The modification to California law went into effect on July 1, between Isiah Fowler’s conviction on June 27, and his sentencing on July 24.

“This kid is innocent. It’s just furthering the nightmare,” Reichel said.

Pfiel said the change in California law was “independent of the DA’s Office” and she did not advocate for a sentence of either 23 years old or 25 years old.

Pfeil added that the Calaveras County District Attorney’s Office would be prepared to defend the conviction should another challenge be brought before the court.

“Anticipating? No. Could that happen? Sure,” she said. “We are very pleased with the judge’s decision with her sentence and we are are very happy that we were able to get a measure of justice for Leila.”

Barney Fowler, Crystal Fowler and Reichel have staunchly maintained Isiah Fowler’s innocence, asserting that the retrial process did not allow him the opportunity to reevaluate the case.

“As long as you have local judges and local politics, he will never get a fair trial,” Barney Fowler said.

During the three-day trial Reichel argued that the murder was a physical impossibility for Isiah Fowler to reach over a bunk bed and stab Leila, who had been braced against the wall during the murder. Reichel also argued that Isiah Fowler did not have blood stains on his body and clothes and would have to be a “criminal mastermind” at age 12 to clean the scene.

The prosecution also never provided a motive for the killing, he said, but the District Attorney’s Office stipulated that proving motive was not a necessary component when other details showed guilt.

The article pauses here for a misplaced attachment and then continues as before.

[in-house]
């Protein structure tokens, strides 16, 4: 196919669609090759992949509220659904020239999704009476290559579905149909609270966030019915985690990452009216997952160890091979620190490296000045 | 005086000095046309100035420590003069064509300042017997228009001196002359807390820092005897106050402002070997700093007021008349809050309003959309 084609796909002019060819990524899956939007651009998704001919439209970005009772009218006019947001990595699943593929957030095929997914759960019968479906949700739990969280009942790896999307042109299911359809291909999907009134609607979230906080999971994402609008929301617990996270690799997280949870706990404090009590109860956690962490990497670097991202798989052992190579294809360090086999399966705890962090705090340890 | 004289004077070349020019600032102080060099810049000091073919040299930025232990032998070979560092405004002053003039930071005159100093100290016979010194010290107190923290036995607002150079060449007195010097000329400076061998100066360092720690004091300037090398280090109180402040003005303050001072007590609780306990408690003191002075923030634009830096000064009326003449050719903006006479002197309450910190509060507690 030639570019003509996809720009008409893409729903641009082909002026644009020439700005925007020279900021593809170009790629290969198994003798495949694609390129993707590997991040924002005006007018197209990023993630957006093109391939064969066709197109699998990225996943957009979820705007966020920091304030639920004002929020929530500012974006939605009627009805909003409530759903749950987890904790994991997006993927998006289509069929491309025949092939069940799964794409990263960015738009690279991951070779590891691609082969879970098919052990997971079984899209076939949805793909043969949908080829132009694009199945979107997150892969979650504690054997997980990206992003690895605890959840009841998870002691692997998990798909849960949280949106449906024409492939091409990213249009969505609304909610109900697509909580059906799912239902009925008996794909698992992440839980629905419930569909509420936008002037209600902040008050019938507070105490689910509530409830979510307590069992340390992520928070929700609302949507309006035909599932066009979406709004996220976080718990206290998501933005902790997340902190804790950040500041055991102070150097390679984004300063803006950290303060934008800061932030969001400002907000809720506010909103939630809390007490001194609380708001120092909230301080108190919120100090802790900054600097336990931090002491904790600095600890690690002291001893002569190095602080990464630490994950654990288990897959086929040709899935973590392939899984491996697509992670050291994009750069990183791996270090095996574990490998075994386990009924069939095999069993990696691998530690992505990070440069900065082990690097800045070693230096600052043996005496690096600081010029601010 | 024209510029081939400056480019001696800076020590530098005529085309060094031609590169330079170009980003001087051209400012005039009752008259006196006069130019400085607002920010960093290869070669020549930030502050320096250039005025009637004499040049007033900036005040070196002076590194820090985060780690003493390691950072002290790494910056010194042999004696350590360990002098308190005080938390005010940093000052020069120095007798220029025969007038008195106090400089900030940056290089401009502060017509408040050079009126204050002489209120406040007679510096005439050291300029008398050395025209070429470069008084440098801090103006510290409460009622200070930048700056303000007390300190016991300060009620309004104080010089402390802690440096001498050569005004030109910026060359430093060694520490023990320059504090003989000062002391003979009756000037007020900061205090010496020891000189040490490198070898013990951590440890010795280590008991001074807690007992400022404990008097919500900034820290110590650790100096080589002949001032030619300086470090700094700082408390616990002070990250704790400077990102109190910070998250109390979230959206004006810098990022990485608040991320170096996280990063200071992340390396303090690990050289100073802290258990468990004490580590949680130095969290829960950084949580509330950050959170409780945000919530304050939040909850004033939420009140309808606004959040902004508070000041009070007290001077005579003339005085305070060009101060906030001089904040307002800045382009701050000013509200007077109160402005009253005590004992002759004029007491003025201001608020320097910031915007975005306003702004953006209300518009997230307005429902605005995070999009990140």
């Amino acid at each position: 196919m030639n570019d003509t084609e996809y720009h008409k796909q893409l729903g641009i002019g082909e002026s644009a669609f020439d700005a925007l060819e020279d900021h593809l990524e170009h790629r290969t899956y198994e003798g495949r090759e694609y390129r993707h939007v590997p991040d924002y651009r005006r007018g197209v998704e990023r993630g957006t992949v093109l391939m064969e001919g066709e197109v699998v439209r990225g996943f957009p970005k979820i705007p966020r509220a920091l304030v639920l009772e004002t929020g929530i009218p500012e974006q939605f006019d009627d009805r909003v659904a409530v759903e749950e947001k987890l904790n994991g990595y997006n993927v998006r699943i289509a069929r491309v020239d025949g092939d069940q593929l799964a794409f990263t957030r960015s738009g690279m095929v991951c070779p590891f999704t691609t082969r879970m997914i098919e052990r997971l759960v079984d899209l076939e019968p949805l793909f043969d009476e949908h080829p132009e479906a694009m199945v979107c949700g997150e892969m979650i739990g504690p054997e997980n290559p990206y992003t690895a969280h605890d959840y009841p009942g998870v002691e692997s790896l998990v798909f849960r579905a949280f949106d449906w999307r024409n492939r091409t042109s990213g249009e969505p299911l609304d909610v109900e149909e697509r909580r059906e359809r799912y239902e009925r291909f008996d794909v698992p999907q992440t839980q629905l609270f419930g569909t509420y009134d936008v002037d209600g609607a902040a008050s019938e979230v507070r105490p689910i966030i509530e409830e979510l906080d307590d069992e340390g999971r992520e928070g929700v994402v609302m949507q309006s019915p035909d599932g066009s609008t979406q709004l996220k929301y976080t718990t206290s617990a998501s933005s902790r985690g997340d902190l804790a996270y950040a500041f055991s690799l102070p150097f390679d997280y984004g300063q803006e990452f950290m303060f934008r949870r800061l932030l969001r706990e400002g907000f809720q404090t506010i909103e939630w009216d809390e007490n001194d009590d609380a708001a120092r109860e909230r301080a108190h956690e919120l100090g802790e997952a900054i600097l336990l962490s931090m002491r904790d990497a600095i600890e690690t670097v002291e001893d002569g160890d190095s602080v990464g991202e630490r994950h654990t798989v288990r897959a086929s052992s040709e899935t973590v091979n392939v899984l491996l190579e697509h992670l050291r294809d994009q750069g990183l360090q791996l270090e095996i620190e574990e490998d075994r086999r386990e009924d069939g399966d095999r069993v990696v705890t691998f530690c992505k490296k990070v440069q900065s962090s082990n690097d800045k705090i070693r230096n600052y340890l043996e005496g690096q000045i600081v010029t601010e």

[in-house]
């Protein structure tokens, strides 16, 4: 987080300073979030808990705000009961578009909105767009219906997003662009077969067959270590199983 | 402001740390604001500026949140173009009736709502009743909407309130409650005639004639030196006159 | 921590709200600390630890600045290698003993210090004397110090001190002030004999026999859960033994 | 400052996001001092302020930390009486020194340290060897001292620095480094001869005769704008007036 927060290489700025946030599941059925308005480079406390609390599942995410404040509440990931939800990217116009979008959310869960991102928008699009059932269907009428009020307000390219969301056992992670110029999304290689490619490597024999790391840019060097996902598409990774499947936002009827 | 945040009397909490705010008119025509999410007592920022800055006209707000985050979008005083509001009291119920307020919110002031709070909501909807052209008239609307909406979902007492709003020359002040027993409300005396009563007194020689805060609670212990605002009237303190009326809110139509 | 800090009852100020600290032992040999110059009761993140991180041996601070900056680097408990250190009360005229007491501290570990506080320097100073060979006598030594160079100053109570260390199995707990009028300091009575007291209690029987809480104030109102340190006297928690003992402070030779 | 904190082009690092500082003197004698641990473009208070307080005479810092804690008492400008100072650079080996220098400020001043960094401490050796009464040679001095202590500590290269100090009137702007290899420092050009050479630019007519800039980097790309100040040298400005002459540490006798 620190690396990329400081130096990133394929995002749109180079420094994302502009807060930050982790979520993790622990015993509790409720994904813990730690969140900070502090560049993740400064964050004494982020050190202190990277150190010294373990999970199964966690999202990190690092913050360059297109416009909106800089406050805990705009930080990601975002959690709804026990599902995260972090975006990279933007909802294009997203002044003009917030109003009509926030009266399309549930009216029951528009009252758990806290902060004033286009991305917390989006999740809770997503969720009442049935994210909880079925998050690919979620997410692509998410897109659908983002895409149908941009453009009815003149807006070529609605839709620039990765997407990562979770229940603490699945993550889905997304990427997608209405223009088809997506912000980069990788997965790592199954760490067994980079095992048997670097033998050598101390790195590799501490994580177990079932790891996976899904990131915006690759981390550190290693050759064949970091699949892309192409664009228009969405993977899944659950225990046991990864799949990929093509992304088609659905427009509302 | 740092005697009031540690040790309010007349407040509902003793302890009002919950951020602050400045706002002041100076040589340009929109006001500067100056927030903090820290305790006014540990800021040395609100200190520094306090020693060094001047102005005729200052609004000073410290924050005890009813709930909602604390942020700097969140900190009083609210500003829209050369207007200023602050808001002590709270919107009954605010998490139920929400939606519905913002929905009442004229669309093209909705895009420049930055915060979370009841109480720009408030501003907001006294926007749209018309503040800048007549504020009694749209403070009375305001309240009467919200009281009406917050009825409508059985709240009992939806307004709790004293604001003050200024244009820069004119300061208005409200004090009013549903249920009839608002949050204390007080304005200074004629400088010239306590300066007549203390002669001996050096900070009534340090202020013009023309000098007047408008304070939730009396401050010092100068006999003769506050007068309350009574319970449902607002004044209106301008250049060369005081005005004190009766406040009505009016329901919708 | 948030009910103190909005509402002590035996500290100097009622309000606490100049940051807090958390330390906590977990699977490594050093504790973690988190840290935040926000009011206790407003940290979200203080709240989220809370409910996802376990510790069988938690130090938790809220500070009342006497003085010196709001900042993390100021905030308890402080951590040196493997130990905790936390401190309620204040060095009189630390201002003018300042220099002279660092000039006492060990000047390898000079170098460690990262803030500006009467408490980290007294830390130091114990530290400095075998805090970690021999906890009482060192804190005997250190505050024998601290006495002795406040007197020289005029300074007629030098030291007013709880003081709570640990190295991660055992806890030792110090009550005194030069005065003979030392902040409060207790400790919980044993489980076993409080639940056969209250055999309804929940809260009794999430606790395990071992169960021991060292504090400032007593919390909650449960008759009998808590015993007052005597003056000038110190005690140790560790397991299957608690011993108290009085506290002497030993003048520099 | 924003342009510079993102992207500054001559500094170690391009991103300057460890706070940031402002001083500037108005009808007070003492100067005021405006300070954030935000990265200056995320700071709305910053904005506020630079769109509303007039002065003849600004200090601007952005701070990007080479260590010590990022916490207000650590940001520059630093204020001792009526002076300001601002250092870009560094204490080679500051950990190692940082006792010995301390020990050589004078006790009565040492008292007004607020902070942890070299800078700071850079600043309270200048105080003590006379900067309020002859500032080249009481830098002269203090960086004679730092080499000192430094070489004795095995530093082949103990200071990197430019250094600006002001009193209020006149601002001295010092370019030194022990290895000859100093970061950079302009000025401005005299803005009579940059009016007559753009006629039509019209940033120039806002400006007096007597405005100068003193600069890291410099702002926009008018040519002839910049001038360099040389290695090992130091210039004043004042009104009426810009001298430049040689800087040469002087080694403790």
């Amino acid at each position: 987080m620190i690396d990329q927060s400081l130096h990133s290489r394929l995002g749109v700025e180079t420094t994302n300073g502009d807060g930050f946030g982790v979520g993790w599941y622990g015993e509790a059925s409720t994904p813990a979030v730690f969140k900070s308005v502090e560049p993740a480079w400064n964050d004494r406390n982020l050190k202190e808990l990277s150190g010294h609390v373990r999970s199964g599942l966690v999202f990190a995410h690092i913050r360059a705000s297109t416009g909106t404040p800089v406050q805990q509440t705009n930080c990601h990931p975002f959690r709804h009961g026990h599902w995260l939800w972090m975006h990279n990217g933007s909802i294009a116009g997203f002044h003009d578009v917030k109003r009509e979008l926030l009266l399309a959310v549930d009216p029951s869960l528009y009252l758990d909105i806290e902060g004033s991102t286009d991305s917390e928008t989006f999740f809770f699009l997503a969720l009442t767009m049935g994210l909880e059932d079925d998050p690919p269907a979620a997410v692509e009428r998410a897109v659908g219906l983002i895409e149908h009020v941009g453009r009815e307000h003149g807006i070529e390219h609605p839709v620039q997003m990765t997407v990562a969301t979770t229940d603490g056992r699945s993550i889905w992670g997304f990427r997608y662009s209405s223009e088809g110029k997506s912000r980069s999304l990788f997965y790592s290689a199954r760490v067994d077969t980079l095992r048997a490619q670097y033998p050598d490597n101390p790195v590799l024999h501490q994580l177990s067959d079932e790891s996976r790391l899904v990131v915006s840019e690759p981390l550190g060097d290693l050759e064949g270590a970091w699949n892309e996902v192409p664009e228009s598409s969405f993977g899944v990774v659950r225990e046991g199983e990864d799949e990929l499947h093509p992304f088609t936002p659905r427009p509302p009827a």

Pfeil said during the trial that Isiah Fowler stabbed his sister to death with a serrated kitchen knife and sought to elude authorities with a story about a 6-foot-tall Mexican intruder with shoulder-length gray hair who killed his sister and threatened him as he hid in a bathroom.

Reichel said during the trial that unidentified male DNA found in Leila’s hair and in her underpants suggested she could have been attacked or molested by the unknown intruder.

“This kid will be exonerated someday,” he said. “They’ll find the murderer. I just hope it’s sooner rather than later.”

He also said a serrated kitchen knife was also not the murder weapon because the “ugly and jagged” tip was not consistent with the wounds on Leila. The wounds were of varying depth in the arms and chest and three stab wounds to her lungs and heart were identified as the cause of death.

Pfeil argued during the trial that Leila Fowler’s blood was found on the interior of a clean knife found on top of a clean white towel in the kitchen during the investigation. A Ghostbusters T-shirt that belonged to Isiah and was stained with Leila’s blood was found stuffed in a hamper in his room.

Isiah Fowler has been held at the California Youth Authority facility in Stockton since his previous conviction and was held at the El Dorado juvenile facility for the duration of his new trial.

No matter where he ends up, or how long he is in prison, Barney and Crystal Fowler said they will continue to visit or talk to him every week.

“We’re at the end of this, and we still have no answers,” Crystal Fowler said. “We haven’t even gotten to the grieving process.”

Contact Giuseppe Ricapito at (209) 588-4526 or gricapito@uniondemocrat.com . Follow him on Twitter @gsepinsonora.